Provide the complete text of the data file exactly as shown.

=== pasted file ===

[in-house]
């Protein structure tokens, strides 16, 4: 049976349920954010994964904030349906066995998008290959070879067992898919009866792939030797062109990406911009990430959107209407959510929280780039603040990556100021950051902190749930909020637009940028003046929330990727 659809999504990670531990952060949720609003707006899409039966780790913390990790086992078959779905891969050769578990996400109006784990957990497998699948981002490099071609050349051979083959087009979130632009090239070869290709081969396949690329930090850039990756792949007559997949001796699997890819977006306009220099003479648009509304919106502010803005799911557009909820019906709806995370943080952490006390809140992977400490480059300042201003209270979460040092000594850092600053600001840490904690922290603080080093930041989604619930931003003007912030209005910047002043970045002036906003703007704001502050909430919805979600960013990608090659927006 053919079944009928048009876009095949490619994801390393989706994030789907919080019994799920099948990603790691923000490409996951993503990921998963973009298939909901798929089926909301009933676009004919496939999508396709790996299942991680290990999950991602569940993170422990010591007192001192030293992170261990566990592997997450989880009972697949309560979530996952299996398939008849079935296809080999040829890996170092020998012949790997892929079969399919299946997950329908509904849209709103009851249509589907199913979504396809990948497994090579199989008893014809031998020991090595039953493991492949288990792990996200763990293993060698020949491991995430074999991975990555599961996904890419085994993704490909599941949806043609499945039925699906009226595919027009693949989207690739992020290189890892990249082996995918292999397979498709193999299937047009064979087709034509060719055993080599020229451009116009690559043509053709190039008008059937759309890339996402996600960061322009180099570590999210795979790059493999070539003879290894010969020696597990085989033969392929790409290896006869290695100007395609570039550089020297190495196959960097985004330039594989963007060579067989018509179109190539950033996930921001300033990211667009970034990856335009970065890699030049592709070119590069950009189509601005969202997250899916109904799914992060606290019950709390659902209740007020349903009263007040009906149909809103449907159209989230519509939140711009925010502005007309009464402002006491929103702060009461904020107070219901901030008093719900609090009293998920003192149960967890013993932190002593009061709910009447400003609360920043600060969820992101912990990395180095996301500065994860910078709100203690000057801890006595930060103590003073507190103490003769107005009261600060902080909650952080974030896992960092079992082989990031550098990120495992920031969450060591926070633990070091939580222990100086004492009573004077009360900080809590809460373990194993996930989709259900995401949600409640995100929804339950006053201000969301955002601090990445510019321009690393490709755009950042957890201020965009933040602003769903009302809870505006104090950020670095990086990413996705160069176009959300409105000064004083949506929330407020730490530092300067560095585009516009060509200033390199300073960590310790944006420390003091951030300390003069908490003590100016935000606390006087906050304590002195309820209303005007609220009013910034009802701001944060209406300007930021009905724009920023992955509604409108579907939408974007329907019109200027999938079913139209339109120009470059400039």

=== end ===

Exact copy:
[in-house]
């Protein structure tokens, strides 16, 4: 049976349920954010994964904030349906066995998008290959070879067992898919009866792939030797062109990406911009990430959107209407959510929280780039603040990556100021950051902190749930909020637009940028003046929330990727 659809999504990670531990952060949720609003707006899409039966780790913390990790086992078959779905891969050769578990996400109006784990957990497998699948981002490099071609050349051979083959087009979130632009090239070869290709081969396949690329930090850039990756792949007559997949001796699997890819977006306009220099003479648009509304919106502010803005799911557009909820019906709806995370943080952490006390809140992977400490480059300042201003209270979460040092000594850092600053600001840490904690922290603080080093930041989604619930931003003007912030209005910047002043970045002036906003703007704001502050909430919805979600960013990608090659927006 053919079944009928048009876009095949490619994801390393989706994030789907919080019994799920099948990603790691923000490409996951993503990921998963973009298939909901798929089926909301009933676009004919496939999508396709790996299942991680290990999950991602569940993170422990010591007192001192030293992170261990566990592997997450989880009972697949309560979530996952299996398939008849079935296809080999040829890996170092020998012949790997892929079969399919299946997950329908509904849209709103009851249509589907199913979504396809990948497994090579199989008893014809031998020991090595039953493991492949288990792990996200763990293993060698020949491991995430074999991975990555599961996904890419085994993704490909599941949806043609499945039925699906009226595919027009693949989207690739992020290189890892990249082996995918292999397979498709193999299937047009064979087709034509060719055993080599020229451009116009690559043509053709190039008008059937759309890339996402996600960061322009180099570590999210795979790059493999070539003879290894010969020696597990085989033969392929790409290896006869290695100007395609570039550089020297190495196959960097985004330039594989963007060579067989018509179109190539950033996930921001300033990211667009970034990856335009970065890699030049592709070119590069950009189509601005969202997250899916109904799914992060606290019950709390659902209740007020349903009263007040009906149909809103449907159209989230519509939140711009925010502005007309009464402002006491929103702060009461904020107070219901901030008093719900609090009293998920003192149960967890013993932190002593009061709910009447400003609360920043600060969820992101912990990395180095996301500065994860910078709100203690000057801890006595930060103590003073507190103490003769107005009261600060902080909650952080974030896992960092079992082989990031550098990120495992920031969450060591926070633990070091939580222990100086004492009573004077009360900080809590809460373990194993996930989709259900995401949600409640995100929804339950006053201000969301955002601090990445510019321009690393490709755009950042957890201020965009933040602003769903009302809870505006104090950020670095990086990413996705160069176009959300409105000064004083949506929330407020730490530092300067560095585009516009060509200033390199300073960590310790944006420390003091951030300390003069908490003590100016935000606390006087906050304590002195309820209303005007609220009013910034009802701001944060209406300007930021009905724009920023992955509604409108579907939408974007329907019109200027999938079913139209339109120009470059400039």